By Shaunacy Ferro
What do beatboxing, the Wizard of Oz and miming have in common? They’re all a part of an upcoming release from the Wiyos, an upstate New York band that is part bluegrass, part rock, part Americana, and entirely difficult to pin down. Currently comprised of Michael Farkas, Teddy Weber and Seth Travins, the band took its name from a late-nineteenth-century New York City street gang—but they sound anything but tough.
They describe themselves as “just a hardworking bunch of guys,” and it seems to have paid off. With four studio albums under their belt after eight years, they’ve been featured on “Folk America—Hollerers, Stompers and Old-Time Ramblers,” a BBC television documentary, and have opened for Bob Dylan, Willie Nelson and John Mellencamp.
At its core, the band is a trio, but they are looking to expand into a quintet in the future and will probably be on tour as a five-piece band. They’re in what they describe as a transitional period—Farkas is now the only remaining member of the original band, and they have begun to move away from the old-time jug-band blues sound of New Orleans and Appalachian music that has been their mainstay and into a style all their own.
Initially, Farkas says, “we really steeped ourselves deeply in that particular period in the twenties and thirties where there was very little in the way of genre distinctions.” But now they are trying to craft a more contemporary, original sound not defined by any certain genre.
Their next project is more ambitious: a concept album loosely based on “The Wizard of Oz,” due out in the fall. They came upon the idea when a friend and former teacher of Farkas, now head of the dance department at the University of Wichita, Kansas, asked if he could use the Wiyos’ music in a performance he dubbed “The Wiyos of Oz.”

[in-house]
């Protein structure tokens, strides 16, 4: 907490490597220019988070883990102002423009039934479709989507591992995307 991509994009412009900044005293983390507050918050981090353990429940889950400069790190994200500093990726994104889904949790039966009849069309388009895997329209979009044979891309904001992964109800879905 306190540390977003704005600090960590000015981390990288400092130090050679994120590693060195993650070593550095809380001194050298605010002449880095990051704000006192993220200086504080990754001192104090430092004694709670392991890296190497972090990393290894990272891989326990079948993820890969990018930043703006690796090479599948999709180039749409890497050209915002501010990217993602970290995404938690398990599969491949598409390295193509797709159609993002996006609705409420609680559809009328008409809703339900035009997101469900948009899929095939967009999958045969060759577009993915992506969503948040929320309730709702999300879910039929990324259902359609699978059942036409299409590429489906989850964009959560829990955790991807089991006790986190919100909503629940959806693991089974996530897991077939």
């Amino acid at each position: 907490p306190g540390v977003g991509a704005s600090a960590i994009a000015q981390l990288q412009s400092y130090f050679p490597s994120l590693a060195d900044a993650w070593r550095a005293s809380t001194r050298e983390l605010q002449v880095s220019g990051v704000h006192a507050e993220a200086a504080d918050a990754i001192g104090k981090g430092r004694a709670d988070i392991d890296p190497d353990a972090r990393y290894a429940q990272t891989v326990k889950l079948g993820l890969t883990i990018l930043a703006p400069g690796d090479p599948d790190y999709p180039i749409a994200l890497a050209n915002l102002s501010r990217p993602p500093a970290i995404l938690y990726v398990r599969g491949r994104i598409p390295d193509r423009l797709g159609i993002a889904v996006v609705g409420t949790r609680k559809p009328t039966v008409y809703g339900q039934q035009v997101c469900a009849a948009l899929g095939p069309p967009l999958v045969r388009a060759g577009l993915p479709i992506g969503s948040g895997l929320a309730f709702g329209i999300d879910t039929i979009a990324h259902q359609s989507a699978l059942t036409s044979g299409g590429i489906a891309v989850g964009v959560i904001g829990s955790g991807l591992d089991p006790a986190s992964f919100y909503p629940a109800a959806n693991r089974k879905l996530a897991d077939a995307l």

“It somehow really fit into our own personal narrative. It was easy to approach it, not from the film itself, but as someone going on a journey, coming across some weird and wild worlds,” Farkas says. “We’re very, very liberal with our take on it. That’s why I say it’s a very loose portrait. People can find their own story in it as well.”
Unlike previous albums, which were recorded live in an all-analog studio with little mixing afterward, this album will be more complexly arranged than usual. The Wiyos are experts at the quick turnaround—they’ve recorded albums in only a day. For their latest limited edition E.P., “Foxtrots, Polkas and a Waltz” each band member had to write a song or two within a week, then record it the next week in preparation for their latest tour of the U.K.
Even with a more contemporary outlook, their music is still informed by the mid-century American music tradition that inspired them, using vintage instruments and occasionally putting a modern spin on an old idea, like beatboxing.
“Going back to the bands of the thirties, they did all the horn lines vocally—they’re mouth trumpets in a sense,” says Farkas. “It made perfect sense to move into a modern take of some of those tunes, and put human percussionist beatbox along with our music.”
And for Farkas, who has had training in theater, clowning and miming, the band’s performance background is an integral part of their live show. Early in their career, the band did a fair amount of street performing, which he says encouraged their taste for the playful, bouncy sound of their music.
“It’s not just playing your instruments up there,” he says. “You want to throw your hips into it.”
May 24 at Evanston Space, 1245 Chicago, Evanston, (847)492-8860, 8pm. $10-$18.